Robot Prints Custom Design Inside Drinks

Chris Albrecht wrote . . . . . . . . .

We’ve seen 3D printers create cake decorations, personalized vitamins, and even cultured beef. And now, thanks to Print a Drink’s robot, we’ve seen custom designs printed inside a cocktail. You might think such beverage witchcraft would be impossible. I mean, how could a design be suspended and hold its shape in anything other than a jello shot? Turns out it just takes the right drink, the right droplet and the precision of a robotic arm.

Based in Austria, Print a Drink has actually been around for three years. It was started by Benjamin Greimel as a university research project. Since that time, Print a Drink has created two working robots (one in the U.S. and one in Europe) that up until the pandemic would travel to special events and conferences printing out custom designs inside drinks at parties and such.

So how does it work? Print a Drink uses a robotic arm with a custom-made printer head attached to it. The robot uses a glass needle to inject a food-grade, oil-based liquid inside a drink. The drink itself needs to be less than 40 percent alcohol and can’t be a straight shot of something like vodka or whiskey because the injected beads won’t hold and will float to the surface. Greimel explained to me via video chat this week that the combination of liquid density, temperature and robotic movement allow the designs to last for roughly 10 minutes before dissipating.

Coordinating all those puzzle pieces is complicated to say the least. In addition to setting up the robot at an event and operating it, there are specific requirements around drinks that can be used, and designs need to be uploaded into the robot. Plus, there are safety concerns because the robotic arm does move about pretty quickly. Because of all those reasons, Print a Drink’s business has been around renting the robot ($2,500 – $5,000, depending on the event) and not selling them outright. In addition to all of the complications above, staff would need to be trained properly on how to use the machine, and chances are good that the people operating the devices are not roboticists who can troubleshoot.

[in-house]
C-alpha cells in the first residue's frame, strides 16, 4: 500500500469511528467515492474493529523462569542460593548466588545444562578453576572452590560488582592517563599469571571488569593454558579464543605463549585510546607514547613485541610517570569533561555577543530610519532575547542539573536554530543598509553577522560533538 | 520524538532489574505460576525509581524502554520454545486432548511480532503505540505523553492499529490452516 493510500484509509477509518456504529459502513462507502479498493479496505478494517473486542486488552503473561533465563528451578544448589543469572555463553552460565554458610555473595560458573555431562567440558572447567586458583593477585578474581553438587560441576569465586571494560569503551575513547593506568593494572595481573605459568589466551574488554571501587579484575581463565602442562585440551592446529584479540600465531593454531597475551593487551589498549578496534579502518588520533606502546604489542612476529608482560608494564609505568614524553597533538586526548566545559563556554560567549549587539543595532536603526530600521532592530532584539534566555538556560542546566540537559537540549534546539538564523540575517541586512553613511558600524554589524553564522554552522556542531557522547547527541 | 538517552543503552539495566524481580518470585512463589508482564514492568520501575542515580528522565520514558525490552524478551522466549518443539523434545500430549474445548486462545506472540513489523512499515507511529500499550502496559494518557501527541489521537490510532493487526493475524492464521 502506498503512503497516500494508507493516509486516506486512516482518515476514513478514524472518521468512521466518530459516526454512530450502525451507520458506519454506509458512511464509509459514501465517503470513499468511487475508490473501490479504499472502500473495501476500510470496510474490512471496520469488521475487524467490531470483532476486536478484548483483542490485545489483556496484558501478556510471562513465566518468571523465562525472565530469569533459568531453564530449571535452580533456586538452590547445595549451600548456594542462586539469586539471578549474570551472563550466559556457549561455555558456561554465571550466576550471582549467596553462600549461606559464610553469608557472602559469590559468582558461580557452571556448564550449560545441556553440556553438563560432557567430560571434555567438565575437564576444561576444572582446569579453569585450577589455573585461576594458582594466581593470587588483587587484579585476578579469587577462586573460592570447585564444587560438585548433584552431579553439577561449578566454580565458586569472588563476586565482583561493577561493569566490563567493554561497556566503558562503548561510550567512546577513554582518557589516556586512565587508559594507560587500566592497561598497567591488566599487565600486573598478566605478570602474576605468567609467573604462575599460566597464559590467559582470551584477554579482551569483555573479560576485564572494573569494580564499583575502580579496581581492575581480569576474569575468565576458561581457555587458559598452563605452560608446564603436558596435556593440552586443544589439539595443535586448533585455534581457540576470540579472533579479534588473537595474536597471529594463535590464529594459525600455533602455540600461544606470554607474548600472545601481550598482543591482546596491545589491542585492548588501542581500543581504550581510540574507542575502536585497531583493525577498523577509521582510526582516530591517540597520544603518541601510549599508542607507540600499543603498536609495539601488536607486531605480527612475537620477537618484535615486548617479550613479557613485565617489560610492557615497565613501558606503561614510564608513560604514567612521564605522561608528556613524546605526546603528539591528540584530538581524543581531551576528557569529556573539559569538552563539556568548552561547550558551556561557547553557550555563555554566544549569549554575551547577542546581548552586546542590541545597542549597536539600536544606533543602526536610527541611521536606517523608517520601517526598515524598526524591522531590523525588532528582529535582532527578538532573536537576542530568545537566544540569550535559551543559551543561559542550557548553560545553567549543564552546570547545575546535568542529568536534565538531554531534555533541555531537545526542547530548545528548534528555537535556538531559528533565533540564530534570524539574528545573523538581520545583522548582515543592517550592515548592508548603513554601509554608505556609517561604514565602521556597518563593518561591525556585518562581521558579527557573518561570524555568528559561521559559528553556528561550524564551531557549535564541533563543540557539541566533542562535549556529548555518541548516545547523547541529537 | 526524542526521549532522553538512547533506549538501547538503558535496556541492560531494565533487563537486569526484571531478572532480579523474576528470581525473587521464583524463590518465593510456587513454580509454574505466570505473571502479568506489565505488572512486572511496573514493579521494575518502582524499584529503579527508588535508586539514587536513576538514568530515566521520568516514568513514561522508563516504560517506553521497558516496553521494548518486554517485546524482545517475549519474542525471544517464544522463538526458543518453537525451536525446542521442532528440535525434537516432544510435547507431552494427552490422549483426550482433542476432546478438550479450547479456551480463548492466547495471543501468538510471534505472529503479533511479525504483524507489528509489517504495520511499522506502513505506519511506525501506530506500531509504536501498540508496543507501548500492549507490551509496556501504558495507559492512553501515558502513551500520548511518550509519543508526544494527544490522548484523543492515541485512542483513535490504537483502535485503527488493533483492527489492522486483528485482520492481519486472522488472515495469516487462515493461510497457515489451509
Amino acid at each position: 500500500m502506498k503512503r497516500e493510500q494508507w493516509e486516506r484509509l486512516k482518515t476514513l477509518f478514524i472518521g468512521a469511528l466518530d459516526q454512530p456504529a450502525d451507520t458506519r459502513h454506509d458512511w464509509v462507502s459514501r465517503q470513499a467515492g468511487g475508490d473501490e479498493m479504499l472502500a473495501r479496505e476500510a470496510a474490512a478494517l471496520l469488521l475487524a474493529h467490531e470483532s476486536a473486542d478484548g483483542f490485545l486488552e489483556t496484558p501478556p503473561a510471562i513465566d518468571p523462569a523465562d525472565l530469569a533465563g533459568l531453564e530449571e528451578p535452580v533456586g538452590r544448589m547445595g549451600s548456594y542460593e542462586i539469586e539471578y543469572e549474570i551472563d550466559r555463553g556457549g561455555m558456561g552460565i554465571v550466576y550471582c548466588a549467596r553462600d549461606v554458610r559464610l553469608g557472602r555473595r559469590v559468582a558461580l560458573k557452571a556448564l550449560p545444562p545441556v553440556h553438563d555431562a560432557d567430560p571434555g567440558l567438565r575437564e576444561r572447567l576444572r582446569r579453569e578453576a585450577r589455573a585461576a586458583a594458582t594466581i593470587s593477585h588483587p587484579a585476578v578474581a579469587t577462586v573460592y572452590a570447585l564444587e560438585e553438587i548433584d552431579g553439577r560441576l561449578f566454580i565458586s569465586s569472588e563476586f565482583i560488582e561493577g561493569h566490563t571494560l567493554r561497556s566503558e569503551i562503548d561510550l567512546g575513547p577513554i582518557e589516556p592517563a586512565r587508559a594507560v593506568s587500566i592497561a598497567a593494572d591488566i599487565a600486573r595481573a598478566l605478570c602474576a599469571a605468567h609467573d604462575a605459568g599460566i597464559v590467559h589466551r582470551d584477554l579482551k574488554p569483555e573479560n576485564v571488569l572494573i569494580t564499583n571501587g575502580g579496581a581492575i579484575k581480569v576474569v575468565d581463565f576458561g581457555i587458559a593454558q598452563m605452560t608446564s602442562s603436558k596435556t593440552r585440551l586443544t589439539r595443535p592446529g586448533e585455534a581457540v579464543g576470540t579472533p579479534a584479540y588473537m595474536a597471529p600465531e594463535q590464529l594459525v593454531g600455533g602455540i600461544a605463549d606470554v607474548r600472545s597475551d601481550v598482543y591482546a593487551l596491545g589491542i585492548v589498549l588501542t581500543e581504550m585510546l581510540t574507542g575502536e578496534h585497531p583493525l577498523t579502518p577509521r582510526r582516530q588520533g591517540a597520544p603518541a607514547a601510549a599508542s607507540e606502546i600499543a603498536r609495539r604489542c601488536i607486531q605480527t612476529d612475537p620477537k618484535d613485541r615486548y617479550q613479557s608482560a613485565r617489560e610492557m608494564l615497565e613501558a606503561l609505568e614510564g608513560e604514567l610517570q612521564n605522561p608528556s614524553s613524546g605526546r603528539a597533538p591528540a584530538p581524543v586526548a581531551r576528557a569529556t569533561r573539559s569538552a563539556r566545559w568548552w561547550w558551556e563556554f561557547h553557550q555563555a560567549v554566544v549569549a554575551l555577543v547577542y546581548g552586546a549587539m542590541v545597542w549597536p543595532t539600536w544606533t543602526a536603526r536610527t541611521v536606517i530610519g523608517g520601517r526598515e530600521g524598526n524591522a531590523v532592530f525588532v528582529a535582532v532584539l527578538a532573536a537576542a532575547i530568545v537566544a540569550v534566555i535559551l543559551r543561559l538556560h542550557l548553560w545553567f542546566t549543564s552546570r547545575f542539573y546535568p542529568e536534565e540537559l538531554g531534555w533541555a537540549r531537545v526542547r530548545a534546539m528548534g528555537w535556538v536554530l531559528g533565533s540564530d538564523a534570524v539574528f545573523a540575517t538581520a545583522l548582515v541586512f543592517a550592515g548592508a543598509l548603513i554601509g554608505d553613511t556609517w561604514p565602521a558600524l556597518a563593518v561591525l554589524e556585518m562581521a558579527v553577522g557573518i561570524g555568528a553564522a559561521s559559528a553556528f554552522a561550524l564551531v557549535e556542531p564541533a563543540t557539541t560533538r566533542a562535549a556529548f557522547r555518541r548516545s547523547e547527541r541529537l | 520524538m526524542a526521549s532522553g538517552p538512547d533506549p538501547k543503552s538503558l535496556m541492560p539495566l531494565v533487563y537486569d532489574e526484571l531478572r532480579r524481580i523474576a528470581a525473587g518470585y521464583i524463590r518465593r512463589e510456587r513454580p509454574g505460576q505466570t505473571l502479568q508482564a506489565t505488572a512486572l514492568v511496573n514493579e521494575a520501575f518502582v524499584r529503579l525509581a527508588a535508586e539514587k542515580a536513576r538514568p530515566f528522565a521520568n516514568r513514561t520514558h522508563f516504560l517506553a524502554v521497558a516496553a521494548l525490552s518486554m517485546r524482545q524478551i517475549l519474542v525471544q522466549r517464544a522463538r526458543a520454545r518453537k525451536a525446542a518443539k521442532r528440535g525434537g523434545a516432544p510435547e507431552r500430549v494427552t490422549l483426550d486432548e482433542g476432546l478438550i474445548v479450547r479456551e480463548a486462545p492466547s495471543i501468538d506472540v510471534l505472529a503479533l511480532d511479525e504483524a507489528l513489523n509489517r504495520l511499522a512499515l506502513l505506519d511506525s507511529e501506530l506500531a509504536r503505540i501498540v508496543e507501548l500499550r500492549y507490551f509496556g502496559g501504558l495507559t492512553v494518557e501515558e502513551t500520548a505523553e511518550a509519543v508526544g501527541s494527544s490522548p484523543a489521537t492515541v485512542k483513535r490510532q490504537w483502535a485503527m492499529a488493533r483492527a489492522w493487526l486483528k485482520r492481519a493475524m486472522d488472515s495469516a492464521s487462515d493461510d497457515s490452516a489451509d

To make Print a Drink more accessible, Greimel and his partner (the only two people at the company) have developed a smaller, self-contained version of the robot that is roughly the size of a countertop coffee machine. But don’t expect a consumer version for your next backyard soirée. This smaller version is still complicated, and still requires training, so the company is targeting large corporations like Disney or a hotel chain like Hilton where it could be installed and used for special events or promotions. Greimel said the first prototype of this smaller Print a Drink will be available in the next week.